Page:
Blockfusing is one sewing technique that you can’t afford not to learn! Compared to the traditional method it is quicker, more accurate, makes for easier handling, and gives more professional results. It is how we fuse things in the garment industry and is very simple – instead of cutting individual pieces and then fusing them together, you fuse them together then cut.
On this skirt I am making, I want to fuse the front yoke, the back yoke, and the front and back facings (which are actually the same pattern pieces as the front and back yoke.) I cut a block of fabric around the pattern pieces with a margin of about 1-2cm (1/2″) around the pattern. It doesn’t have to be precisely cut at this stage:
Next I lay the blocks of fabric on top of the fusing, wrong side of fabric to wrong/fusible side of fusing. Then I cut out a block of fusing the same shape as the cloth pieces, but about 5mm (1/4″) smaller – so it doesn’t extend over the edges and stick to your ironing board.
The pieces are fused together as they are placed – wrong sides together.
Now the pieces are ready to be cut exactly to the pattern piece. I like to mark around my pattern with tailors chalk, but you can pin and then cut if you are using a tissue pattern:
And the result – perfectly cut yokes and facings:
No wonky stretched or frayed areas, and seams that sew together easily – because they match! Try it – you’ll never look back as it will make your sewing easier!
Blockfusing can be used on any part of your garment where the full pattern piece is fused – collars, cuffs, plackets, waistbands, jacket fronts, pocket flaps, facings, etc.
A few comments on fusible interfacing:
I rarely use non-fusible interfacings, and have found that for 99% of my work I use two types of fusing. The one used here is a lightweight knit and I use it on most of my garments. It gives fabric just the right amount of body, and is extremely versatile – I have used it here on a flimsy georgette skirt, and I also use it in soft tailored jackets! For coats I use a slightly heavier weight.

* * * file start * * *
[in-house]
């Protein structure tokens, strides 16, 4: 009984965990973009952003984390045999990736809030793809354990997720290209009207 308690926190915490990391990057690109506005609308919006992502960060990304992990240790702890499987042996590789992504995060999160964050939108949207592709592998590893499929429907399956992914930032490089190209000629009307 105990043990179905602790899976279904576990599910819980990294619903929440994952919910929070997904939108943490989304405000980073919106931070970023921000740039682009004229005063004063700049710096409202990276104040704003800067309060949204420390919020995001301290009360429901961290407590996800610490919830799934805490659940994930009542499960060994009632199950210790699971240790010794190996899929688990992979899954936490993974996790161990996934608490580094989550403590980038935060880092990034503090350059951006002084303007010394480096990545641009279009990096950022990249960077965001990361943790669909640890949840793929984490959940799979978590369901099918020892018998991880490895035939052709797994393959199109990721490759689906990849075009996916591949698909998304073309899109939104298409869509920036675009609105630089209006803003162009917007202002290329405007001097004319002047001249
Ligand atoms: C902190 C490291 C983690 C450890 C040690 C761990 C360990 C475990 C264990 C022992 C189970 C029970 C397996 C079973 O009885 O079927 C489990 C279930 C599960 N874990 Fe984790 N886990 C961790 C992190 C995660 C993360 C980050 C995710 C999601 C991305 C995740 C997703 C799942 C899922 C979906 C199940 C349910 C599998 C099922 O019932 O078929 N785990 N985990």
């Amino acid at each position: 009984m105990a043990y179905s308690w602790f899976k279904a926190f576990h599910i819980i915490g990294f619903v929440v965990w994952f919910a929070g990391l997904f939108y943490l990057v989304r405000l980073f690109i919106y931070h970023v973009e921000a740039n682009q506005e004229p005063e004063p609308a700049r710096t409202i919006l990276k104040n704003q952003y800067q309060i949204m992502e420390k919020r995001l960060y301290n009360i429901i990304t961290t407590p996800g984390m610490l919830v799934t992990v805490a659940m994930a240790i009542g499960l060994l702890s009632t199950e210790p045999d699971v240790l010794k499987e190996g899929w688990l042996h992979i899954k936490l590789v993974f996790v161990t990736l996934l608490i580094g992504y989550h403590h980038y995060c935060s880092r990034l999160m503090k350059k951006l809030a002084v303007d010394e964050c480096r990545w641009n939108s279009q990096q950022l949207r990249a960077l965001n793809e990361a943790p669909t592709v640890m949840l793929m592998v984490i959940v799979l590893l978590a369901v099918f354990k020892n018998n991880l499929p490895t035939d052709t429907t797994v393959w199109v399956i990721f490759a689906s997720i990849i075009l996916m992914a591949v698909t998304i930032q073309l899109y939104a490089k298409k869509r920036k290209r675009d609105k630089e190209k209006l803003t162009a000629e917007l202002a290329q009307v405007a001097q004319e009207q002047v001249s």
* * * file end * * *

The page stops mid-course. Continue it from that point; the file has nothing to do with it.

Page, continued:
An important factor to me in selecting a fusible is that it still maintains its drape once it is fused to your fabric – some turn stiff and card-like and I avoid those. Always test your fusing on the fabric you are applying it to – hold it up to your body as if you were wearing it and if you feel it is too stiff – find another one!
If you have any questions I am happy to answer them in the comments. Next up is a tutorial on hemming soft fabrics like chiffons and georgette, and how to mitre those corners!
Happy sewing 🙂
22 thoughts on “How to Blockfuse for Sewing Success”
Great tip thank you. I am forever having trouble with my fussing sticking to the ironing board and being all wonky.
With blockfusing you will say goodbye to wonkiness forever!
I use a spare bit of calico over my ironing board when fusing to stop any mess, although by it's current appearance I must forget a lot of the time!
What a great idea! Why didn't I think of that?
Though I guess the only catch is that you need enough fabric because sometimes you lay out the pieces that need to be interfaced (fused) not necessarily next to each other. Also sometimes you need to fuse something that's on a fold…
How would you get it to work in that case?
Keren – If the pieces are not next to each other on your layout then cut a block around each individual piece before fusing. They don't necessarily have to be placed next to each other, it is just less work if you do!
Just so much easier! I'll be using that technique- thank you!
This will make my sewing life so easier. Thanks a lot for remembering me this method that I had forgotten
Thanks for showing the technique I'm going to try it, looks much easier this way..
I started doing this when I couldn't get the pieces to line up properly and always felt that I was doing something wrong, it's nice to know that I stumbled on to something professionals use.
Hi Sherry, Thanks for all the tips and tricks. I was always taught to only fuse the facings on the inside of a garment, not the outside part of the garment, but if I understand correctly you fuse both the outside part and the facings. Won't it get to bulky or stiff with two layers of fuse? English is not my mother language so I might have misunderstood. Hope to hear from you.
Funny tip! I only fuse the pattern piece itself, not the seam allowance…
This is a great technique. I lay everything over a layer of parchment paper on my ironing board. No sticky mess to deal with at all.
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